DECA Financial Services, an Indiana consumer debt collection firm previously lauded by Inc. magazine as one of the fastest-growing U.S. companies, is now facing serious debt problems of its own.

The four-year-old agency avoided an attempt to have a court trustee assume oversight of the company by convincing creditors to support a $17.5 million refinancing and payback plan. DECA officials stated that if the rescue plan isn’t solidified by March 17, the court will appoint a trustee to run the company under a Chapter 11 reorganization bankruptcy. DECA has laid off at least 20 percent of its workforce in recent months and is down to 79 people, a DECA executive said last month. The company is located in Fishers, Ind., just north of Indianapolis.

DECA’s financial troubles hit a critical point late last year when its main bank, BMO Harris, declared DECA in default on a loan and froze its accounts and the personal account of its owner and CEO, Todd Wolfe. BMO lifted the freeze Dec. 24 but reimposed it on Dec. 30, demanding numerous records and another audit of DECA’s books, according to court filings.

DECA sued BMO in January in Hamilton (Ind.) Superior Court, calling the bank’s conduct "malicious" and arguing that the freeze disrupted company operations and caused the company and Wolfe to bounce checks and lose customers.

Wolfe said the company was mismanaged by the people he left in charge while he was undergoing stomach cancer treatment over the past two years, The Indianapolis Star reported. Wolfe returned to work full time in December.

Other problems for the company include:  

• Reported misuse of client money. DECA general counsel Dustin Stohler admitted to a judge last month that DECA used $557,000 in returned money from its frozen bank accounts to meet its own payroll, rather than returning most of the money — which came largely from collections — to customers.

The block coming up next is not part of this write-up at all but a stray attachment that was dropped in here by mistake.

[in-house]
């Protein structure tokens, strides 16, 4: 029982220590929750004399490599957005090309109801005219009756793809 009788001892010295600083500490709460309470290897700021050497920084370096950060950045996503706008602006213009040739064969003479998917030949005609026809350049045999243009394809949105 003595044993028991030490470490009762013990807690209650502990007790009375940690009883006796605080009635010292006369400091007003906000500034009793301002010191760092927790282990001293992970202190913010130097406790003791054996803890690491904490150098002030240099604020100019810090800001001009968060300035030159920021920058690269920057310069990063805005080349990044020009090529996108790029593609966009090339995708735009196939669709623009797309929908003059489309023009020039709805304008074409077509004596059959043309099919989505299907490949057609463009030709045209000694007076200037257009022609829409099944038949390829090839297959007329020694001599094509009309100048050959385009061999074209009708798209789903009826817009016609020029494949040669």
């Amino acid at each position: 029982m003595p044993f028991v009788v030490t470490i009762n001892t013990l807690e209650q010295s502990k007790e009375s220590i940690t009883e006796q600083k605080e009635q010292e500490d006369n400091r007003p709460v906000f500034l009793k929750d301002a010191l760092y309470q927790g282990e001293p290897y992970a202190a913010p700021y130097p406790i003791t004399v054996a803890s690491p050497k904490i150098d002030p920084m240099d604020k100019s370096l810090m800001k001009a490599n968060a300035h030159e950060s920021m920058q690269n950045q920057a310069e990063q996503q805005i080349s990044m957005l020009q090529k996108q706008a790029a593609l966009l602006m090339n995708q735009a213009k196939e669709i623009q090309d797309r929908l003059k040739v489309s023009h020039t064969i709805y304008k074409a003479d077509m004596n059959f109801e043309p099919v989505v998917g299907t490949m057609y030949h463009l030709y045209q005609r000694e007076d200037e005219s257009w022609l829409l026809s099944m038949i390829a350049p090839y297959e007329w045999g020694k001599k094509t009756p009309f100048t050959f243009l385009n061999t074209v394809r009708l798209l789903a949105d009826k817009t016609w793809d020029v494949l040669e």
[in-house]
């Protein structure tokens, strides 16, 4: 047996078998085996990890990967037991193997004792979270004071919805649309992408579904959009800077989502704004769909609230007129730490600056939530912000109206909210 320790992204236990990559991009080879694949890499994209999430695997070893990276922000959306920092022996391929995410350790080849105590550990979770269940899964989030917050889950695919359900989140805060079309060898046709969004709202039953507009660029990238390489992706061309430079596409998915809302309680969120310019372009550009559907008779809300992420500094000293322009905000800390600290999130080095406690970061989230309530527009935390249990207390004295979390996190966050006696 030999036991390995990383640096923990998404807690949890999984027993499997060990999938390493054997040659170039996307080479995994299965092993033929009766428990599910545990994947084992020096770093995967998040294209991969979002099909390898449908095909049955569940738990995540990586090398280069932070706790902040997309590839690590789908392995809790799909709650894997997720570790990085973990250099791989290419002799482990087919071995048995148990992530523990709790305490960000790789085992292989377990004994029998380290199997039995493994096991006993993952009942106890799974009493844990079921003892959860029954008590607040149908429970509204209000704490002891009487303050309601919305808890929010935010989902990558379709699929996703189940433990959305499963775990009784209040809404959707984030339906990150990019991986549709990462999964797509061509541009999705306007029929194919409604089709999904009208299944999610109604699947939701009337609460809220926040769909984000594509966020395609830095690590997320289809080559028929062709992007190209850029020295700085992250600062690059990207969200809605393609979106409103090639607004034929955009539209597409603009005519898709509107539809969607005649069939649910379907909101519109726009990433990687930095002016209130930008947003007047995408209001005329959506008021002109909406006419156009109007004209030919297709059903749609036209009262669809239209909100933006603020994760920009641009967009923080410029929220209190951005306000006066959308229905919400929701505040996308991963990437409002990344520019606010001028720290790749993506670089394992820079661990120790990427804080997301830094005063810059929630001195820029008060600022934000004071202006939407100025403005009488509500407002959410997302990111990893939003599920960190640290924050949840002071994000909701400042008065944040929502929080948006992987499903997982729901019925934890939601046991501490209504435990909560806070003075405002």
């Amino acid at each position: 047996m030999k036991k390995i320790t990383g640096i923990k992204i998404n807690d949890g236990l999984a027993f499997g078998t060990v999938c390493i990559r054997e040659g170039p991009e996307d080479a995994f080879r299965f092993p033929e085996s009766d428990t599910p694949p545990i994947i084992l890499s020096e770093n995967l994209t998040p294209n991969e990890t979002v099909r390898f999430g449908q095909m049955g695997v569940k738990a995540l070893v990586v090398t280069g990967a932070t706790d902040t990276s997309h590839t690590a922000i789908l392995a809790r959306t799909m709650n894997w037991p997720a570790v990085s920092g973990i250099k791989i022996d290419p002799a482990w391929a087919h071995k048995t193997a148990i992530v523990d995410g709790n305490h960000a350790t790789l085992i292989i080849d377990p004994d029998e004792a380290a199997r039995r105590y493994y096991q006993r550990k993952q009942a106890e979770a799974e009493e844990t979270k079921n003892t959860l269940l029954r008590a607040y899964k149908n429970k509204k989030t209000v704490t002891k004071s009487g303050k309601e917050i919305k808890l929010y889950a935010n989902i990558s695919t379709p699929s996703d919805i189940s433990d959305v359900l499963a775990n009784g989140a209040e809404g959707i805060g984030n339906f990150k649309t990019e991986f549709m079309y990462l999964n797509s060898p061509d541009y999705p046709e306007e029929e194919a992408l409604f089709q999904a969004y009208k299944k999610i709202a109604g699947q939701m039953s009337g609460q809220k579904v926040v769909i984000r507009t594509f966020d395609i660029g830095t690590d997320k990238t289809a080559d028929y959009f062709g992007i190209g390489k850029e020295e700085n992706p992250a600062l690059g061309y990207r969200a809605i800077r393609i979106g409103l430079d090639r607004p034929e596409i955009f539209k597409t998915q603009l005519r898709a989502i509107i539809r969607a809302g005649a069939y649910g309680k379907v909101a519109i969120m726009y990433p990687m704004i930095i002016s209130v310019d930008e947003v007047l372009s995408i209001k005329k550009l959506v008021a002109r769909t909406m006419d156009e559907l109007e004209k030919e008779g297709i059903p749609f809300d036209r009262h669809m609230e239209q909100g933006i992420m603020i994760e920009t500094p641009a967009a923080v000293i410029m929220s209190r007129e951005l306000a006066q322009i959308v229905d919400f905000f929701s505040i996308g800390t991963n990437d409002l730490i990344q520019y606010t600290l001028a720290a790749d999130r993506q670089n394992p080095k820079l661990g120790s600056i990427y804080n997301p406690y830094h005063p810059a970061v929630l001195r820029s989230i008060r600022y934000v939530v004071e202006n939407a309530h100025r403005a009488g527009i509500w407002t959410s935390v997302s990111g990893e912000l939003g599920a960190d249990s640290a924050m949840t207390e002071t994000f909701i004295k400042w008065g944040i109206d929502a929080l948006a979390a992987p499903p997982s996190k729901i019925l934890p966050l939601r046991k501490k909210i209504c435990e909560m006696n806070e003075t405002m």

• A fraud allegation against Wolfe, who is an 80 percent owner of DECA. In court testimony last month, a former executive accused Wolfe of diverting $2.1 million in company money last year into his personal account with no explanation.

• Misstated earnings. Just days before BMO began a special audit of DECA’s books, DECA restated its profit-and-loss statement for 11 months of 2013 to change a profit of $9 million into a loss of $5.8 million, according to a judge’s findings.

• A partner of the accounting firm Sikich LLC, which audited DECA’s books, testified that DECA’s 2011 and 2012 financial statements given to BMO bank bore Sikich’s name but weren’t actually prepared by the Naperville, Ill., firm.

DECA’s new financing plan was quickly drawn up with creditor attorneys in federal court in Indianapolis on Wednesday. The plan calls for paying off more than $10 million in loans owed to BMO and more than $500,000 owed to creditors involved in the involuntary bankruptcy petition, a company attorney told Judge Robyn Moberly.

DECA also said it’s closing on a new $11.5 million loan from an unnamed lender and it will raise several million dollars more by selling the land under its new headquarters building in Fishers, which is located just north of Indianapolis. The land is owned by a separate corporation controlled by Wolfe.

In 2012, DECA received accolades from Indiana officials and economic incentives for a headquarters expansion.

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